Mo Farah: “I don’t know. I’m going to talk to Gary and figure out ‘what do I need? How am I going to do it?’.”
Question 9: Change of pace part of the schedule?
Mo Farah: “It’s different. I’m getting used to it. I’m the sort of person where if I make a mistake or get something wrong in a race (on the track) then you feel ‘it’s ok, I know where I am, I need to make a little change in training or a do a little more here’. In the marathon you just train, train for six months and the, race.”
“That’s hard and I think I prefer the track where you have races constantly, where you’re testing yourself and learning.
“Back in the day, you’d watch other races and look at it: ‘how’s he looking? where’s he moving?’. A lot went into it – most people think I was just going to turn up and win.”
Question 10: Part of you miss meets like Pre?
Mo Farah: “Not Prefontaine, it’s too early. When I look at some of the Diamond Leagues later on, that will be the point when you go… (I’d like to be there).”
Question 11: Kiprop?
Mo Farah: “It’s so disappointing to see someone who has the calibre of medals to be in the news for that reason. It’s not what the sport needs but at the same time the right authorities have to deal with it. Obviously you do hear little bits and bobs but it’s nonsense and it’s not acceptable.”
Question 12: Testers ever asked for money?
Mo Farah: “No. The drug testers are there and, for me, there are a few things wrong with that situation. Firstly, the drug testers are not there to give you warning – they are there to surprise you and to catch you, otherwise what’s the point in testing? Secondly, why is anyone coming for money? That’s breaking the rules.
“Thirdly, if you failed a test you failed a test so I think it’s time to move on. At the same time, as an athlete, we work so hard and for someone to come out (and do that)…”
Question 13: Feel vindicated?
Mo Farah: “I’ve always said it has to be a fair playing field. The rules we have in our country, I want other countries to do the same thing. If they did, it would be better.”
Question 14: Were you regularly tested in Kenya?
Mo Farah: [Mo interjects] “Oh yeah.”
Question 15; And Ethiopia?
Mo Farah: “All the time.”
Question 16: By IAAF?
Mo Farah: “When I was in Ethiopia I was pretty much tested on average every two weeks, and maybe even more than that. I don’t know the exact amount of tests, I would have to look back into it. And when I was in Kenya I was tested a similar amount, although I haven’t been since 2014.”
Question 17: And that was blood and urine?
Mo Farah: “Yes, and the same in Ethiopia. “
Question 18: Local testers?
Mo Farah: ” I think the ones doing it in Kenya were South Africans, and when I was in Ethiopia it was different because you have the IAAF, you have WADA and your have British ones. The WADA one, I think, was foreign. And the IAAF they were using local Ethiopians as well as foreign ones. So it was a a mixture.”
Question 19: Question When you heard about it, did you think back to those incredible runs against Kiprop in Monaco?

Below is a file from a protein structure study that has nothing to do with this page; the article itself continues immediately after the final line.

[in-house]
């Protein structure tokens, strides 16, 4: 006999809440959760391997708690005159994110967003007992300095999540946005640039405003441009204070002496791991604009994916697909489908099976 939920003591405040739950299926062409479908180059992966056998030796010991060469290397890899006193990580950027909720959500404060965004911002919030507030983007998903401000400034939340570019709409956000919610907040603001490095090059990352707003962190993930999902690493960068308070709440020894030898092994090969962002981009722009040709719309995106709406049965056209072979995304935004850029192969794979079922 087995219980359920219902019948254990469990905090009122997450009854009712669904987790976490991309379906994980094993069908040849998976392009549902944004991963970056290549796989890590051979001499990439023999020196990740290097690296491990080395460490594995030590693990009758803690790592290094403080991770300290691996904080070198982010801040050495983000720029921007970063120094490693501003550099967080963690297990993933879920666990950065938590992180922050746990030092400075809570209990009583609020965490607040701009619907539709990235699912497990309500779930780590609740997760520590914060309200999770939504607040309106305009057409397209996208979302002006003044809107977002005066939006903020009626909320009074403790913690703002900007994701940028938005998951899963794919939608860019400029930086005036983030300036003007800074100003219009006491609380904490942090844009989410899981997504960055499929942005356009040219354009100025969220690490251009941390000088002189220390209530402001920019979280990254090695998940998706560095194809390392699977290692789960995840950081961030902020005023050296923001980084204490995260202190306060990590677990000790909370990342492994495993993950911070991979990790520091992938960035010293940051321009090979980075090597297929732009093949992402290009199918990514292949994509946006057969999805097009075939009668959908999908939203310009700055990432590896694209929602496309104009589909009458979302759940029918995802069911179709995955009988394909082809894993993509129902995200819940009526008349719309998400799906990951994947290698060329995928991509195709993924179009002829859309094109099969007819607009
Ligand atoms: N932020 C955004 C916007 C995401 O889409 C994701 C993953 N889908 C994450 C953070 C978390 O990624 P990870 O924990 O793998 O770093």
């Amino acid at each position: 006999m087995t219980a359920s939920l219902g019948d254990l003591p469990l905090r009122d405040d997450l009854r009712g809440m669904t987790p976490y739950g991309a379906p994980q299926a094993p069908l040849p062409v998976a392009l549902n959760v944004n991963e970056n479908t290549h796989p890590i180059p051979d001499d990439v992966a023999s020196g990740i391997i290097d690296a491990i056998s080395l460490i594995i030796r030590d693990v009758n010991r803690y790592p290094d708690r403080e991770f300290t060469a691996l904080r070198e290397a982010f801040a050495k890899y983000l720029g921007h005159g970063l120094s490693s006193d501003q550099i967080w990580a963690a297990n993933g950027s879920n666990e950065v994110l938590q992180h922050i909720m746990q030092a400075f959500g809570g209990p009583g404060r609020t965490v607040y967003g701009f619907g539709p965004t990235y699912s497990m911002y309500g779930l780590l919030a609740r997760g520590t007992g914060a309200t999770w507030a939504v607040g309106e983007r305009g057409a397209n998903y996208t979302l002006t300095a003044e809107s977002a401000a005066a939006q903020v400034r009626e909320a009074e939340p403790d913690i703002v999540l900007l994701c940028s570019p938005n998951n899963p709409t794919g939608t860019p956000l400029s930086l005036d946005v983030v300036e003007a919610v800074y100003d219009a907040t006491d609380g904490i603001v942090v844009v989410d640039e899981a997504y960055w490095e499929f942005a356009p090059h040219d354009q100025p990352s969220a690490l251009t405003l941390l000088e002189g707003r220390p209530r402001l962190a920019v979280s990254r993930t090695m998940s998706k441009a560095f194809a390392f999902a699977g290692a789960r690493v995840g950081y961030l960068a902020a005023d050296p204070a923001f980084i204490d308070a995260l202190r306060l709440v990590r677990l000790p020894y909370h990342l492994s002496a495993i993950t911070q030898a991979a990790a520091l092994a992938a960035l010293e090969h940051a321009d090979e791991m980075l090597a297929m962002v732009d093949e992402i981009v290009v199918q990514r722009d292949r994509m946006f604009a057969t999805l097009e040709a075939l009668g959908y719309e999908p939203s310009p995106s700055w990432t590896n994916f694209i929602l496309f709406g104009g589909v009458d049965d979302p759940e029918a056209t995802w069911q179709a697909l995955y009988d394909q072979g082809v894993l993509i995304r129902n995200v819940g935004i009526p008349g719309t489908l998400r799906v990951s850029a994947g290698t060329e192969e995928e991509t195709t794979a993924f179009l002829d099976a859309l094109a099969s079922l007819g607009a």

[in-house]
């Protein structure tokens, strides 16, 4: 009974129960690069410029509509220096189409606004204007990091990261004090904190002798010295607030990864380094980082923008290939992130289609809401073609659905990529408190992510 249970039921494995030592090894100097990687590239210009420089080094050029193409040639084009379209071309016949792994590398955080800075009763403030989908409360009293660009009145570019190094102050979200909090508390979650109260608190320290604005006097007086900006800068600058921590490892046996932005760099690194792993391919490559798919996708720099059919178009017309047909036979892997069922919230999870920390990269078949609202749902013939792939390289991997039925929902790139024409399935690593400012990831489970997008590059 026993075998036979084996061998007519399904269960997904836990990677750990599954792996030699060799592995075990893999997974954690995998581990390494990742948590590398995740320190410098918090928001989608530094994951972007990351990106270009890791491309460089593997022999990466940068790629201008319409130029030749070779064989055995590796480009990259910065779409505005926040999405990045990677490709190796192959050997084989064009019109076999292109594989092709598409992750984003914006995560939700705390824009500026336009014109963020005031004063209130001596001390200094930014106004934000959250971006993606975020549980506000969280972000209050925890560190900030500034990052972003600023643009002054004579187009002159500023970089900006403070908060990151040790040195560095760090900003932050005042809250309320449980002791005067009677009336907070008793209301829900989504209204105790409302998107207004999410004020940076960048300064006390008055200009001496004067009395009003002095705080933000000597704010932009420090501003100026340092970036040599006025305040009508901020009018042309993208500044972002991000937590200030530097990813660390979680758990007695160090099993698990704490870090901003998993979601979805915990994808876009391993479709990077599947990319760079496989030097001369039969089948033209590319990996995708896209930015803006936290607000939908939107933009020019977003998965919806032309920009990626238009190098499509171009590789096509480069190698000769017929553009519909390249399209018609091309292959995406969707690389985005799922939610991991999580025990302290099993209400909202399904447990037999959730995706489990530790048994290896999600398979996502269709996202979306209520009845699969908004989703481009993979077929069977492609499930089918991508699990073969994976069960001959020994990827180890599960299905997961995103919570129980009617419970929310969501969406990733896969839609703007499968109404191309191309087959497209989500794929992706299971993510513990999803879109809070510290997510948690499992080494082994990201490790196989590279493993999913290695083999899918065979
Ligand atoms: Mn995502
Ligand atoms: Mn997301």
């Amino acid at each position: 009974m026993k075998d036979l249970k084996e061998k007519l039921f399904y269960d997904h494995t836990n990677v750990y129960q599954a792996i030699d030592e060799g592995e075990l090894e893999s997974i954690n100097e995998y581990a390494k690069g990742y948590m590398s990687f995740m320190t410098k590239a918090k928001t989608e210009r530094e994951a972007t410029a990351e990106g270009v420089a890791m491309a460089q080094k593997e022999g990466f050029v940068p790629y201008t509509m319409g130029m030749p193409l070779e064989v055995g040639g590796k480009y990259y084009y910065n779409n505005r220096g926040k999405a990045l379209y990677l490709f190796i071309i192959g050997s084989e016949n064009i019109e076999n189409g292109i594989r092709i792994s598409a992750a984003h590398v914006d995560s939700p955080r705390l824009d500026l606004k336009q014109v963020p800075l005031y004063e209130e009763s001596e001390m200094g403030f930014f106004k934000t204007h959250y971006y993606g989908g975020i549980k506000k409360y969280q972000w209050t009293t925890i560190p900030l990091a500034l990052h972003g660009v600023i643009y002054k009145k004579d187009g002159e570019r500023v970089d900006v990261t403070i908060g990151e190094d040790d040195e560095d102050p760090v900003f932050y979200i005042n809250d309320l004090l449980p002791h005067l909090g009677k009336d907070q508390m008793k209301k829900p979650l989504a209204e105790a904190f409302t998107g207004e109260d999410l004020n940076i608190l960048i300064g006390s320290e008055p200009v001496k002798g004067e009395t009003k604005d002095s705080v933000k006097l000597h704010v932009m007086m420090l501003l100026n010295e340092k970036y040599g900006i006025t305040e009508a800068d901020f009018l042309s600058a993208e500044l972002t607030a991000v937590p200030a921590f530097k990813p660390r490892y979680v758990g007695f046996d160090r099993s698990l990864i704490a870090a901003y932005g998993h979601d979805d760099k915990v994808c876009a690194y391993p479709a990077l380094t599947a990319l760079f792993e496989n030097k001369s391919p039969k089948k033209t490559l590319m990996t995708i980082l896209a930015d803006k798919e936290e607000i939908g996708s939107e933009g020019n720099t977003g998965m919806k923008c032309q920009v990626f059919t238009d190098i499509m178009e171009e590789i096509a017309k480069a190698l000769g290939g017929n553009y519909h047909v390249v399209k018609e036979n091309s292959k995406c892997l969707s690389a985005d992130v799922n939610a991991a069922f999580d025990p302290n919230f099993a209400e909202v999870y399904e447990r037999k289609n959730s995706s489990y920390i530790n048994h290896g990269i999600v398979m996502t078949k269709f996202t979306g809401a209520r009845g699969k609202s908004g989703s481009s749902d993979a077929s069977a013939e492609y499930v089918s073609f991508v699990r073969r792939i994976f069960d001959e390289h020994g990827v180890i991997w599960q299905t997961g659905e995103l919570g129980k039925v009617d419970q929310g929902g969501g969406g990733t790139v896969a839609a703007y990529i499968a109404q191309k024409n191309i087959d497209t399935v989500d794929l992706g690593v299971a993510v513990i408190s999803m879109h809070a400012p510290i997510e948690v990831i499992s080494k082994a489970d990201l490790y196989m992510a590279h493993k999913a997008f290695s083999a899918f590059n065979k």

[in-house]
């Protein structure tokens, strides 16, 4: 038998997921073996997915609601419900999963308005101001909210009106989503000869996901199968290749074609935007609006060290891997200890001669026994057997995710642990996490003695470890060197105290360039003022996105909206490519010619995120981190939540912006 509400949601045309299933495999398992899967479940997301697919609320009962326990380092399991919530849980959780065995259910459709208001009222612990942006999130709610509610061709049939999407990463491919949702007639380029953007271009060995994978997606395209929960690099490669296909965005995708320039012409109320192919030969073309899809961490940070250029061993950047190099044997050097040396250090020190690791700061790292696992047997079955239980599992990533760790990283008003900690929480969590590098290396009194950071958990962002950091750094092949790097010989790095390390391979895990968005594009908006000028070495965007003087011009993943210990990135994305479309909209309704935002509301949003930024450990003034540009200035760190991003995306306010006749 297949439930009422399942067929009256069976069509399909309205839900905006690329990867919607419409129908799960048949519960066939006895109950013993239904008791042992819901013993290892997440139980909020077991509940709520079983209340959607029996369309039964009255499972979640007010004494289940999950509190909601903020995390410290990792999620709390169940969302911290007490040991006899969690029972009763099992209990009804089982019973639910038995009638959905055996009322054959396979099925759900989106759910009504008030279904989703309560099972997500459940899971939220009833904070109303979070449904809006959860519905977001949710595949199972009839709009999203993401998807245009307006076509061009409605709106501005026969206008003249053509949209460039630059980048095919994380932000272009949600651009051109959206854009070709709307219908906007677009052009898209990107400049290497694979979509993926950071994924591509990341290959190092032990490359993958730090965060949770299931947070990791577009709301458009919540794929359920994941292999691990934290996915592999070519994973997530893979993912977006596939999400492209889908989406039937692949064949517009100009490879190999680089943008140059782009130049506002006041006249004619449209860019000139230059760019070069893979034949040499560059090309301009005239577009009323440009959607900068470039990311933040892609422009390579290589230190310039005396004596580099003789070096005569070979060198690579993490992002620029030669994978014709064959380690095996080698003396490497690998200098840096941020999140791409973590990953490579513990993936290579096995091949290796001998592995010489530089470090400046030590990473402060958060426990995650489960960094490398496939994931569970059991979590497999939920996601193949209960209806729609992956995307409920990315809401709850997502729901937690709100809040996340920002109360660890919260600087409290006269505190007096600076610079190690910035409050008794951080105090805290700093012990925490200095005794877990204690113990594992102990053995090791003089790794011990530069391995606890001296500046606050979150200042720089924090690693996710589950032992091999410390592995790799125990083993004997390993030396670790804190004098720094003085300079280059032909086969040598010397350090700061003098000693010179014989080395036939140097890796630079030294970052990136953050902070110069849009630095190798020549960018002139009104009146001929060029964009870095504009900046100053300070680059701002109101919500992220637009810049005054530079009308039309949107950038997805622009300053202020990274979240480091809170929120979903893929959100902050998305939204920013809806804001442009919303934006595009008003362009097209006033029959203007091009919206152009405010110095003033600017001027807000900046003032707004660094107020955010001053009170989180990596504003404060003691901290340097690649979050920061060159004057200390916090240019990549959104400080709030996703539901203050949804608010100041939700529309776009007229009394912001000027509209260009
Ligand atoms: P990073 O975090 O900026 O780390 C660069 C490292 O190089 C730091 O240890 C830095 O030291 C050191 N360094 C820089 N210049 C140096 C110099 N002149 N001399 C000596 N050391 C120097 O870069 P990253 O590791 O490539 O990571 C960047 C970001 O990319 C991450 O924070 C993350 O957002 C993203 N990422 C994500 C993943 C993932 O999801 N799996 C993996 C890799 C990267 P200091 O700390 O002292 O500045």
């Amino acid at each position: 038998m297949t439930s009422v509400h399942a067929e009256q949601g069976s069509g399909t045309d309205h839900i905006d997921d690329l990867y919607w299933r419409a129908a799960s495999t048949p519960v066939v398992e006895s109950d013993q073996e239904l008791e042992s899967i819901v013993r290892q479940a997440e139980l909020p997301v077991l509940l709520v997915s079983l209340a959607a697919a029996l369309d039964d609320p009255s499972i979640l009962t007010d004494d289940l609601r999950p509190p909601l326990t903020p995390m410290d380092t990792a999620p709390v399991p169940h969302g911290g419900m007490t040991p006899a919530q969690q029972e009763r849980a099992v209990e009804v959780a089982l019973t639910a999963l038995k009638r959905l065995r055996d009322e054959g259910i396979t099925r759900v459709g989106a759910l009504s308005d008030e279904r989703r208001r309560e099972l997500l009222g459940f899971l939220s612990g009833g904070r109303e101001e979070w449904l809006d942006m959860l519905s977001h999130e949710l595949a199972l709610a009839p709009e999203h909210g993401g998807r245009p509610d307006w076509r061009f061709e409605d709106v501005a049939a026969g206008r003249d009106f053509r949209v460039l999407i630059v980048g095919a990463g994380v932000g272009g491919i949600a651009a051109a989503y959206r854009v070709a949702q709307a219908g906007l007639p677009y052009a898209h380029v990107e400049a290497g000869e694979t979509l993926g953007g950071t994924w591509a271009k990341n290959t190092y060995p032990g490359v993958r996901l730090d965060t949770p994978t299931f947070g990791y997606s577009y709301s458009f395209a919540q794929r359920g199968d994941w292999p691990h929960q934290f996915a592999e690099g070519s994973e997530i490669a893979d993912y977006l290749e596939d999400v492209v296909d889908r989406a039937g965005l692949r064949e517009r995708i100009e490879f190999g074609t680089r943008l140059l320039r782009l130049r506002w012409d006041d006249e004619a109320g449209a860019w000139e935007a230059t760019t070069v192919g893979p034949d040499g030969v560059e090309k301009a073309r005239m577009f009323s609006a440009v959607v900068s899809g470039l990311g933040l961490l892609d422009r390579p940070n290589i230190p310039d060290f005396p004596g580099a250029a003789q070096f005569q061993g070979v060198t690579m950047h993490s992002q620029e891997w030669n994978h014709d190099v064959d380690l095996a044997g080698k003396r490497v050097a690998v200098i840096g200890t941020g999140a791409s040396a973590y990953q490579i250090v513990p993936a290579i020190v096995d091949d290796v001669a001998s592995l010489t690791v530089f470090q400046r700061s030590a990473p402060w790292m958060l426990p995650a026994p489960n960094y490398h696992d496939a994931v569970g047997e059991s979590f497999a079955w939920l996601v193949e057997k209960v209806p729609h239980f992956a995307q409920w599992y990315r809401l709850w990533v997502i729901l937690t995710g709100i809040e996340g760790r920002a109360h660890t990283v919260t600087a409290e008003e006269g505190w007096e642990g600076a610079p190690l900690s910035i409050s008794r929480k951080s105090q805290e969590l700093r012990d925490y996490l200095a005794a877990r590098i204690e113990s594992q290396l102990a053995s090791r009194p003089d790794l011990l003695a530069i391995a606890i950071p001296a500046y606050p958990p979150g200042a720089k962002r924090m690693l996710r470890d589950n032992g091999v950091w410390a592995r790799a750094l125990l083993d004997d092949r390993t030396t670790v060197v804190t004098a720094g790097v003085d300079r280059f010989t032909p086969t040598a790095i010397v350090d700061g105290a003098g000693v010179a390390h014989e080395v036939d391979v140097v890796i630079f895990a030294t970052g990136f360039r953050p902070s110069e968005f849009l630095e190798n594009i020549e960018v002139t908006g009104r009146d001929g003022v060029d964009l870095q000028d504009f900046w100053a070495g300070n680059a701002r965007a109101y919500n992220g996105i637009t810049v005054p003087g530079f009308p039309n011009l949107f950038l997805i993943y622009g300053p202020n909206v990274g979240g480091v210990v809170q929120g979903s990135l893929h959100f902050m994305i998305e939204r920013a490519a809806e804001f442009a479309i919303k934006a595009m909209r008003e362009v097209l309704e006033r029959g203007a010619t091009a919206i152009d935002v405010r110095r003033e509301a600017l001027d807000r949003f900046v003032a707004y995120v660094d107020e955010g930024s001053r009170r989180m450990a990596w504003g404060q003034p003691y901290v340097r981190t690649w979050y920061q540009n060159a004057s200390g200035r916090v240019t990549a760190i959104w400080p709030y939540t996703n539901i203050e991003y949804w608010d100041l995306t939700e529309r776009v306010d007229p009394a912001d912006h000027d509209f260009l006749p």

Mo Farah: “Yeah mate … I finished second to him. Mate, I just look back and you just hope he wasn’t it when he beat me, but obviously you question it.”
Question 20: You said you had heard whispers. In Kenya did you hear anything – and are there certain training groups people you have suspicions about?
Mo Farah: “I never heard anything other than now. Beforehand, it comes out on Twitter and other places, Facebook there is a lot of talk. Beforehand you never hear it. I think in this sport, having some negative things about it, people do ask questions of someone who has run certain times. The first thing you do is think, oh god, has it become normal now? But at the same time we have to keep fighting and keep strong. Because if love the sport we have to keep fighting for it. “
Question 21: People say you can’t trust the sport any more?
Mo Farah: “Yeah, but that’s our own fault. You can’t blame anyone else. If we love our sport we need to do something. And I ask people to come forward and keep doing what we can. Because if we don’t deal with it now, how is going to be for the next generation, or the generation after that? It’s the same thing with my kids, when I do something wrong, I tell them off. And I think anyone who is caught with drugs should be kicked out. As I have said strongly over the years, it has cost the sport a lot.”
Have you experienced or heard rumours of tipping off athletes re tests?
Mo Farah: “I have never heard it. I have only heard it since he came out and said that. I know obviously it is not rumours – it is a fact that other African countries are not doing as what we do. That is a fact. Or doing as many tests as Britain and other countries are doing.”
Question 22: Your goals this weekend? Jog and win?
Mo Farah: “Do you reckon? It is hard to say that. I had 10 days off, I am not in top shape but decent. The aim for me is always to come out and do London, use it as a stepping stone. I am not that worried (about a club runner taking his scalp).”
Question 23: Disappointed not to be taking on Biwott, might it have been helpful in terms of marathon preparation?
Mo Farah: “10k is completely different. It would have been nice to have him in the field and the bigger the nbame the better for TV but I don’t think it says much on 10k. It is more half marathon, 15k. “